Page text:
But the next morning the hat had vanished out of the bedroom of the exclusive hotel at Bath. Vera could not believe that it had vanished; but it had. It was not in the hat-box, nor on the couch, nor under the couch, nor perched on a knob of the bedstead, nor in any of the spots where it ought to have been. When she realized that as a fact it had vanished she was cross, and on inquiring from Stephen what trick he had played with her hat, she succeeded in conveying to Stephen that she was cross. Stephen was still in bed, comatose. The tone of his reply startled her.
   "Look here, child," he said, or rather snapped--he had never been snappish before--"since you took the confounded thing off last evening I haven't seen it and I haven't touched it, and I don't know where it is."
   "But you must--"
   "I gave in to you about the hat," Stephen continued to snap, "though I knew I was a fool to do so, and I consider I behaved pretty pleasantly over it too. But I don't want any more scenes. If you've lost it, that's not my fault."
   Such speeches took Vera very much aback. And she, too, in her turn, now saw the dangers of a quarrel, and in this second altercation it was Stephen who won. He said he would not even mention the disappearance of the hat to the hotel manager. He was sure it must be in one of Vera's trunks. And in the end Vera performed that day's trip in another hat.
   They reached the Five Towns much earlier than they had anticipated--before lunch on the ninth day, whereas the new servants in their new house at Bursley were only expecting them for dinner. So Stephen had the agreeable idea of stopping the car in front of the new Hotel Metropole at Hanbridge and lunching there. Precisely opposite this new and luxurious caravanserai (as they love to call it in the Five Towns) is the imposing garage and agency where Stephen had hired the Napier car. Felix said he would lunch hurriedly in order to transact certain business at the garage before taking them on to Bursley. After lunch, however, Vera caught him transacting business with a chambermaid in a corridor. Shocking though the revelation is, it needs to be said that Felix was kissing the chambermaid. The blow to Mrs Cheswardine was severe. She had imagined that Felix spent all his time in gazing up to her as an unattainable star.
   She spoke to Stephen about it, in the accents of disillusion. "What?" cried Stephen. "Don't you know? They're engaged to be married. Her name is Mary Callear. She used to be parlourmaid at Uncle John's at Oldcastle. But hotels pay higher wages."
   Felix engaged to a parlourmaid! Felix, who had always seemed to Vera a gentleman in disguise! Yes, it was indeed a blow!
   But balm awaited Vera at her new home in Bursley. A parcel, obviously containing a cardboard box, had arrived for Stephen. He opened it, and the lost hat was inside it. Stephen read a note, and explained that the hotel people at Bath had found it and forwarded it. He began to praise the hat anew. He made Vera put it on instantly, and seemed delighted. So much so that Vera went out to the porch to say good-bye to Felix in a most forgiving frame of mind. She forgave Felix for being engaged to the chambermaid.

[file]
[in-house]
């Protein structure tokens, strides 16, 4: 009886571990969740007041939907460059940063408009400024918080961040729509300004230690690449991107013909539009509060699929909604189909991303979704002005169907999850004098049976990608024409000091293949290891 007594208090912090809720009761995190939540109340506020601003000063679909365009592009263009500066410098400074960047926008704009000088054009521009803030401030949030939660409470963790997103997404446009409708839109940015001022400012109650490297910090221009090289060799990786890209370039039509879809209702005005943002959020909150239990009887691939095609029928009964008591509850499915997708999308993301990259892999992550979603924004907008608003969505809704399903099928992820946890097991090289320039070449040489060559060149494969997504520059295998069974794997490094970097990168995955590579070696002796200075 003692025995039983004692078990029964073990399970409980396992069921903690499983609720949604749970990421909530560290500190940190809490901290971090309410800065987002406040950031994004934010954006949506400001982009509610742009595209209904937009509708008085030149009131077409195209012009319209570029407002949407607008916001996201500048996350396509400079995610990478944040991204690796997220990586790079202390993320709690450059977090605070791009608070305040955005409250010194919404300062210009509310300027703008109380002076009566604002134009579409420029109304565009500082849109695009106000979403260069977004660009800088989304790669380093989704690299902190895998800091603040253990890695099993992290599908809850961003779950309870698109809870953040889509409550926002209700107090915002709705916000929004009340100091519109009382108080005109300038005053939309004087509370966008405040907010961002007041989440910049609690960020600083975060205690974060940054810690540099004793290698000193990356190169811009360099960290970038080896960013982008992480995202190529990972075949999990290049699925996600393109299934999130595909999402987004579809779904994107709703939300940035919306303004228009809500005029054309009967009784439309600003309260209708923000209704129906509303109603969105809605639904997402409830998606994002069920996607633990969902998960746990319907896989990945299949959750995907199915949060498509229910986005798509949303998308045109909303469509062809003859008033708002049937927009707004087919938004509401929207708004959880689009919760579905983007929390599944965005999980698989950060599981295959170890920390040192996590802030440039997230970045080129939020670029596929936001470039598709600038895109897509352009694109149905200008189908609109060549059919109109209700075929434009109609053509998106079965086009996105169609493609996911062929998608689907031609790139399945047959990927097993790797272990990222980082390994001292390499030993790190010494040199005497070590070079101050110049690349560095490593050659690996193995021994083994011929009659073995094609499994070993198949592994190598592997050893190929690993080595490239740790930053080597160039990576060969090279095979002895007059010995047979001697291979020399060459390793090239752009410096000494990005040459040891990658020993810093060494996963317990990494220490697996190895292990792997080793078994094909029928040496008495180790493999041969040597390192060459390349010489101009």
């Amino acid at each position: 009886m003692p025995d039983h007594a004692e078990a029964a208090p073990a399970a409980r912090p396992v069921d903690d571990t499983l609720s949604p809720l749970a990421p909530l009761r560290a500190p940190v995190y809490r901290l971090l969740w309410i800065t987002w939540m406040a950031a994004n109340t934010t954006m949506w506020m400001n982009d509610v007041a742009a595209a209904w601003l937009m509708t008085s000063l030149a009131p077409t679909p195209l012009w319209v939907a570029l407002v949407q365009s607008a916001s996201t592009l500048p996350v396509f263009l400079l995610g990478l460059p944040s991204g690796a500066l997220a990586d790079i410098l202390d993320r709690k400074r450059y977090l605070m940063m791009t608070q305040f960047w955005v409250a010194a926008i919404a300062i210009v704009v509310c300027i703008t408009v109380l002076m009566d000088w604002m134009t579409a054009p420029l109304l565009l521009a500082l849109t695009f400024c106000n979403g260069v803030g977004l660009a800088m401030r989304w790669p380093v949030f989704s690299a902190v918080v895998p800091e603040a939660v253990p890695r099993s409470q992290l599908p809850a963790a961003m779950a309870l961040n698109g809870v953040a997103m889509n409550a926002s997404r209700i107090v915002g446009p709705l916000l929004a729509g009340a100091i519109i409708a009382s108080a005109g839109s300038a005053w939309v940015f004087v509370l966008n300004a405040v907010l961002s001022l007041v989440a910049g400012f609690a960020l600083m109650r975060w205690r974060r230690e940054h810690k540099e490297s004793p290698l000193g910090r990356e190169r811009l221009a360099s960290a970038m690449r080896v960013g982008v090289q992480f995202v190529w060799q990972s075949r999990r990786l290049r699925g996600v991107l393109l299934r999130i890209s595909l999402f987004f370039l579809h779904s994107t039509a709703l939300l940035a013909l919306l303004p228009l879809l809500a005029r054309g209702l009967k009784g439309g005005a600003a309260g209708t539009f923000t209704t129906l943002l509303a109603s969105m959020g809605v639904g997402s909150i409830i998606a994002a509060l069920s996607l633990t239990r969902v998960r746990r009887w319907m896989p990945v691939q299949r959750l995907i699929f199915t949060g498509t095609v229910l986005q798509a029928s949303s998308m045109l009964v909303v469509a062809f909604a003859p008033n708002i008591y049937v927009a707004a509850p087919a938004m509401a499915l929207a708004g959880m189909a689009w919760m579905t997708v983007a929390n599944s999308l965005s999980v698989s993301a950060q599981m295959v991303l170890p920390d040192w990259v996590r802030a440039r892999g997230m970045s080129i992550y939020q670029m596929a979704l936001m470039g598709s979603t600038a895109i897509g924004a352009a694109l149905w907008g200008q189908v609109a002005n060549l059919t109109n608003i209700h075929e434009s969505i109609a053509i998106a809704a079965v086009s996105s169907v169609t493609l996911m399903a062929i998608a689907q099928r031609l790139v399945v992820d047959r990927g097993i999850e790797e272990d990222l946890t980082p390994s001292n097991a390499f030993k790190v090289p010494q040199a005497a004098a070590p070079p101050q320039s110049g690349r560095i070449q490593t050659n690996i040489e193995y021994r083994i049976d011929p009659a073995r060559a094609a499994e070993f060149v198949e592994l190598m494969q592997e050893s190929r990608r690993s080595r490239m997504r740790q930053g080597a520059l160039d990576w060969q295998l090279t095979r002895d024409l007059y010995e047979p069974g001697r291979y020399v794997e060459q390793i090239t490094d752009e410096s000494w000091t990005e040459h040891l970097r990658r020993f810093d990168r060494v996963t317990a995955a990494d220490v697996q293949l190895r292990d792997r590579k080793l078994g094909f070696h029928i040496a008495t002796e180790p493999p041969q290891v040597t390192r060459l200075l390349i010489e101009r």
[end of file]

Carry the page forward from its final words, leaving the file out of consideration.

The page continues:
And there was the chambermaid walking up the drive, quite calmly! Felix, also quite calmly, asked Vera to excuse him, and told the chambermaid to get into the car and sit beside him. He then informed Vera that he had to go with the car immediately to Oldcastle, and was taking Miss Callear with him for the run, this being Miss Callear's weekly afternoon off. Miss Callear had come to Bursley in the electric tram.
   Vera shook with swift anger; not at Felix's information, but the patent fact that Mary Callear was wearing a hat which was the exact replica of the hat on Vera's own head. And Mary Callear was seated like a duchess in the car, while Vera stood on the gravel. And two of Vera's new servants were there to see that Vera was wearing a hat precisely equivalent to the hat of a chambermaid!
   She went abruptly into the house and sought for Stephen--as with a sword. But Stephen was not discoverable. She ran to her elegant new bedroom and shut herself in. She understood the plot. She had plenty of wit. Stephen had concerted it with Felix. In spite of Stephen's allegations of innocence, the hat had been sent somewhere--probably to Brunt's at Hanbridge--to be copied at express speed, and Stephen had presented the copy to Felix, in order that Felix might present it to Mary Callear the chambermaid, and the meeting in the front garden had been deliberately arranged by that odious male, Stephen. Truly, she had not believed Stephen capable of such duplicity and cruelty.
   She removed the hat, gazed at it, and then tore it to pieces and scattered the pieces on the carpet.
   An hour later Stephen crept into the bedroom and beheld the fragments, and smiled.
   "Stephen," she exclaimed, "you're a horrid, cruel brute."
   "I know I am," said Stephen. "You ought to have found that out long since."
   "I won't love you any more. It's all over," she sobbed. But he just kissed her.

Vera's First Christmas Adventure >